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Discerning a Calling to Ordained Ministry

Discerning a Calling to Ordained Ministry

‘To learn how to pray and to die’

If you were looking for a reason to be put off ordained ministry, you could do worse than pick up your nearest Book of Common Prayer. In the Ordinal, very probably written in the summer of 1550, Thomas Cranmer elucidated the role of priests as those who are

to seek for Christ's sheep that are dispersed abroad, and for his children who are in the midst of this naughty world, that they may be saved through Christ for ever. 

It’s not the prospect of a naughty world that unnerves (though it clearly has its charms) so much as his account of how ‘great a treasure’ is committed to the charge of the priest in the ministry of seeking, teaching, and warning. Far from being a professionalized jolly presence in rural England à la Dawn French, or some vaguely spiritualized form of social services, Cranmer’s preface startles with its radical reference to salvation. Frankly, it ought to leave every ordinand (and every priest returning to their source texts), deeply fearful; ultimately, the threefold ministry of bishop, priest, and deacon is directly concerned with matters of eternity and our everlasting enjoyment of the presence of God. Little wonder that Cranmer takes great care to urge the ordinand carefully to

consider with yourselves the end of your ministry towards the children of God, towards the spouse and body of Christ; and see that you never cease your labour, your care and diligence, until you have done all that lieth in you, according to your bounden duty, to bring all such as are or shall be committed to your charge, unto that agreement in the faith and knowledge of God, and to that ripeness and perfectness of age in Christ, that there be no place left among you, either for error in religion, or for viciousness in life.

In a Church that has in recent years taken great efforts to delineate the skills and techniques of ministry (the egregious ‘learning outcomes’ that haunt many a curate), Cranmer’s words seem ripe for retrieval. Their force was echoed in a lecture I heard not so long ago by Rowan Williams, who was asked by a group of young learned clergy to describe what it was the priest actually taught (hoping perhaps for an answer of such sophistication to justify their malingering in our finest universities). After a short pause and a raised eyebrow, +Rowan gently ventured: “to teach people how to pray and how to die”. 



How could anyone feel qualified for such a ministry? 

Relief lies later in the Prayer Book’s liturgy, where the bishop urges the ordinand that the 

will and ability is given of God alone. Therefore ye ought, and have need, to pray earnestly for his Holy Spirit.

That is, the call and capacity to exercise this particular ministry within Christ’s Church flows from the work of the Spirit—the selfsame who, in our baptism, allows us to address God as Abba. All our callings find their origin and end in his creative work. Far from emerging from a proud confidence in our own capacity to preach, teach, or to offer better pastoral care than our vicar (for example), the fullness of life promised by Christ emerges from abiding in the ceaselessly creative love that flows between Father, Son and Holy Spirit. To use the imagery of Gospels, this life is to be found—with the Beloved Disciple—resting peacefully on the breast of our Lord (John 13.25) rather than anxiously trying to control our future like Judas; or sitting with devotion with Mary at Christ’s feet—listening, contemplating, waiting—rather than proving our worth with any number of well performed tasks like Martha (Luke 11.38-42). Note, in particular, the resonant exchange of questions when Jesus calls his first disciples in Gospel according to St John (1.35-38):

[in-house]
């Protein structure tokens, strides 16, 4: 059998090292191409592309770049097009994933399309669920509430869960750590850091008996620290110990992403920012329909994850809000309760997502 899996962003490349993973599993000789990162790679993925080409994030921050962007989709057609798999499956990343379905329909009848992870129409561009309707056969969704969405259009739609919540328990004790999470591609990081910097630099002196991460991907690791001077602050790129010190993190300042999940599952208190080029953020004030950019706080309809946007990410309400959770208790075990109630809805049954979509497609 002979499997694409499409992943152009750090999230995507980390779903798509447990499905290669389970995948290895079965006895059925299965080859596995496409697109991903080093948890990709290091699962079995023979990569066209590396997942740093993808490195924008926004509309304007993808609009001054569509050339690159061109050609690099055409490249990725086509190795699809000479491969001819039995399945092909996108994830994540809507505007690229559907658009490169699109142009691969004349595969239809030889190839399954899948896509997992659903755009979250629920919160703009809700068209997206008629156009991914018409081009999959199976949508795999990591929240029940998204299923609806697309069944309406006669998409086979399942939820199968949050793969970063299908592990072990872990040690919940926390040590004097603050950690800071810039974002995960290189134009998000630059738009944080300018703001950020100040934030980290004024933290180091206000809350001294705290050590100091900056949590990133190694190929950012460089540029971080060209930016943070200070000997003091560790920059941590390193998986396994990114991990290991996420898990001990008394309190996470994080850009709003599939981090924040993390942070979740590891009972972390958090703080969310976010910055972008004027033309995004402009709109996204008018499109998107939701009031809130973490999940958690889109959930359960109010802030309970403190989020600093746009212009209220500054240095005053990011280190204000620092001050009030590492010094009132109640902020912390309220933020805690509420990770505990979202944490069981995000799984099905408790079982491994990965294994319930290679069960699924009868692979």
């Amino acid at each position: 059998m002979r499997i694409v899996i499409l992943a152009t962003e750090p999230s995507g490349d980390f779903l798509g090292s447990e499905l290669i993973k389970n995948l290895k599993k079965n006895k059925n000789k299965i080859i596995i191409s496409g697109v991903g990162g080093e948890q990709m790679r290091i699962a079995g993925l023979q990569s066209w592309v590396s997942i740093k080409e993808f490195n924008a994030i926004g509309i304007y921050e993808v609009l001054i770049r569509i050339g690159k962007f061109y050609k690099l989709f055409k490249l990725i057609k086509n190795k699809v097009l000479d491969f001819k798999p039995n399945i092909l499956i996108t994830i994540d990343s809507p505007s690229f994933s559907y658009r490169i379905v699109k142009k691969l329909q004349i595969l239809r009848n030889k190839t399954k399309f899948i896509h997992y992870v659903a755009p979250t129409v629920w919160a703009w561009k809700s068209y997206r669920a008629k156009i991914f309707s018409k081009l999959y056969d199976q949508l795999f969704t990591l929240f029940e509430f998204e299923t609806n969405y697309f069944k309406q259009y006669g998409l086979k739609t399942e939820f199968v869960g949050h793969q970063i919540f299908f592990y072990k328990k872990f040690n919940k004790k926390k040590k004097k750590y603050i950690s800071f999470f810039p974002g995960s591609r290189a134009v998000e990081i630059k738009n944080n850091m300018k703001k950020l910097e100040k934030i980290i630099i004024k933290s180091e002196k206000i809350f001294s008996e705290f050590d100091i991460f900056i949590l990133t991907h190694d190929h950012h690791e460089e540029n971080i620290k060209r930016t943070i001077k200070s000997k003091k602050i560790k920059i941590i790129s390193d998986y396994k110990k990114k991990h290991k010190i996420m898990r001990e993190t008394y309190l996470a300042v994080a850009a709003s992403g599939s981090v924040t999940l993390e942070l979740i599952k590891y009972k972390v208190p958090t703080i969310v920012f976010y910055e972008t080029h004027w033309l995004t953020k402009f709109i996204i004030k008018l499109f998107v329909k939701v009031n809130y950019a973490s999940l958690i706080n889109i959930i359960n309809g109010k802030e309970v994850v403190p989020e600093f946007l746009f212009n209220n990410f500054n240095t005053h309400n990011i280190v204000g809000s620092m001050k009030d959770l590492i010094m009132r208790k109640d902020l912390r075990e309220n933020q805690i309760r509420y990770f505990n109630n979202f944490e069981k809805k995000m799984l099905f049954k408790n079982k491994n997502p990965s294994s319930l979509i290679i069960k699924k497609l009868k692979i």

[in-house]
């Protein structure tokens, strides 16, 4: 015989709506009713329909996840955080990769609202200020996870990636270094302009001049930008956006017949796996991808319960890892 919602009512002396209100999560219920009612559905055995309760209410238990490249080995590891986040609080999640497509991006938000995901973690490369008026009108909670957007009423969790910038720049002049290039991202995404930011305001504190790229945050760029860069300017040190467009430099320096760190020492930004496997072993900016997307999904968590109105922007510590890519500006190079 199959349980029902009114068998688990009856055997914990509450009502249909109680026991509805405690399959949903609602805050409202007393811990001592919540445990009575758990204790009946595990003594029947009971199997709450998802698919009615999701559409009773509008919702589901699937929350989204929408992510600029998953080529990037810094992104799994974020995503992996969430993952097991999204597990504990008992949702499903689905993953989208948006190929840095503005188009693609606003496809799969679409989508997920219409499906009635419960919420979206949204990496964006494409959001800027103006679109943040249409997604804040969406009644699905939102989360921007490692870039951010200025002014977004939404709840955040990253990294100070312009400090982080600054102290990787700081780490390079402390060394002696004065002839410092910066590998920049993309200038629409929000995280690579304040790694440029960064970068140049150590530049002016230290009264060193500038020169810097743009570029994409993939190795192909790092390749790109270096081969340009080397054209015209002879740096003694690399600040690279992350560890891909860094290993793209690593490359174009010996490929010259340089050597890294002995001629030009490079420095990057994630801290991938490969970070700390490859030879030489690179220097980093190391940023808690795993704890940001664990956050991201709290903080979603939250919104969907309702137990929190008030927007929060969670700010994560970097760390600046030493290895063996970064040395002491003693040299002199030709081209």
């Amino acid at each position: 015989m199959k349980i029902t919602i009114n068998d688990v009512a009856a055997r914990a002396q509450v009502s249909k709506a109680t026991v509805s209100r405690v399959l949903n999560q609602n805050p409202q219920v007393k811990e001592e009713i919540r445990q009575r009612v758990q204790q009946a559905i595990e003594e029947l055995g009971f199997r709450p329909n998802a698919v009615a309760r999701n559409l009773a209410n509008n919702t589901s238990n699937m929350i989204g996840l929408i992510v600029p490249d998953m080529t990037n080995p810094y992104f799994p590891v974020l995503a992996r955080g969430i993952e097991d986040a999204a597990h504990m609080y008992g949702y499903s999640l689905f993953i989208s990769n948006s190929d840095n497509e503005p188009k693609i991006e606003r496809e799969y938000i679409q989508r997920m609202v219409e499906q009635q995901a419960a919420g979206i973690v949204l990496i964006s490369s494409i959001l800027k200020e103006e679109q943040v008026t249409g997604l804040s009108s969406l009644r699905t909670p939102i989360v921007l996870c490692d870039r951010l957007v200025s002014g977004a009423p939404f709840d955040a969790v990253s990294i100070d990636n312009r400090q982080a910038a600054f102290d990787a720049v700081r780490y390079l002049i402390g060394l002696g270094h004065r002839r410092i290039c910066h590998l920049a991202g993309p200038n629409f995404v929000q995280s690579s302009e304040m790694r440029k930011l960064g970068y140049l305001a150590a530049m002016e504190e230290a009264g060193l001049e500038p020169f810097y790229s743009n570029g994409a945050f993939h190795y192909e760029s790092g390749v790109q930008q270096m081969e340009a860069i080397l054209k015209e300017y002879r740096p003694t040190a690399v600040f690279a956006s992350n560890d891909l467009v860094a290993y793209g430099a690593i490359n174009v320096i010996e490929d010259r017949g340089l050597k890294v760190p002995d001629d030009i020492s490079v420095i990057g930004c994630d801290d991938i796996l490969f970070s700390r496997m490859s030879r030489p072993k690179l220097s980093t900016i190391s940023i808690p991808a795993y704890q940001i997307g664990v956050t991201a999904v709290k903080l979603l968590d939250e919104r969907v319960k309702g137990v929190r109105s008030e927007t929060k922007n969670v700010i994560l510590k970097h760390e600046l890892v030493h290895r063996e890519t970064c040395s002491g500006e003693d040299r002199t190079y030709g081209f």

The next day John again was standing with two of his disciples, and as he watched Jesus walk by, he exclaimed, “Look, here is the Lamb of God!”  The two disciples heard him say this, and they followed Jesus. When Jesus turned and saw them following, he said to them, “What are you looking for?” They said to him, “Rabbi” (which translated means Teacher), “where are you staying?”  He said to them, “Come and see.”

For the disciples, the question of what they are looking for finds its answer in their desire to be where Jesus is, where he abides, even though the way there is not described. Jesus offers no manifesto, no rallying cry, no details of his teaching. He says simply, ‘come and see’. As we know, the way to where he abides will only be found through the Cross, a fact the disciples will learn only after a great deal of incomprehension, pain and grief (cf. John 14) as they themselves learn to inhabit with the mystery of Christ’s passion. If the ordained are, like John the Baptist (John 1.35-36), to point eagerly to Christ as the Lamb of God (Look!), they too can only do this if they themselves have taken care to ponder deeply Christ’s question, ‘What are you looking for?’ and to reply with their whole being, “Lord, show me where you abide and give me the courage to follow you there, even through the times of pain, incomprehension and grief.”

All of this is to say that to the call to be ordained must, like the disciples, flow not from confidence in our competence, wisdom or strength, but from our own experience of grace – that, in Jesus Christ, we have discovered wealth in our poverty, strength in our weakness, joy in our tears, and life in death.


Ministers of the Resurrection

It is perhaps not so surprising, therefore, that very often people feel drawn into the path of the apostles after experiencing some kind of trauma, having vividly experienced for themselves the power of the Resurrection to bring light out of darkness. Even when the call has not emerged so dramatically, to be ‘heralds of the Kingdom’ (as it is written of deacons) who can ‘discern the signs of God’s new creation’ (of priests) suggests people able to testify with every fibre of their being that ‘in Christ there is a new creation’ (2 Corinthians 5.17)—that Christ is indeed triumphant and death has lost its sting.

In this sense, I have been particularly struck by the description of priests by Benedict XVI as ‘those who make the Resurrection present’. Preaching in 1979 on the feast of the Blessed Maximilian Kolbe, the then Joseph Ratzinger reflected how he had had the privilege of sharing the Eucharist with Pope John Paul II in Auschwitz-Birkenau in the week after Pentecost: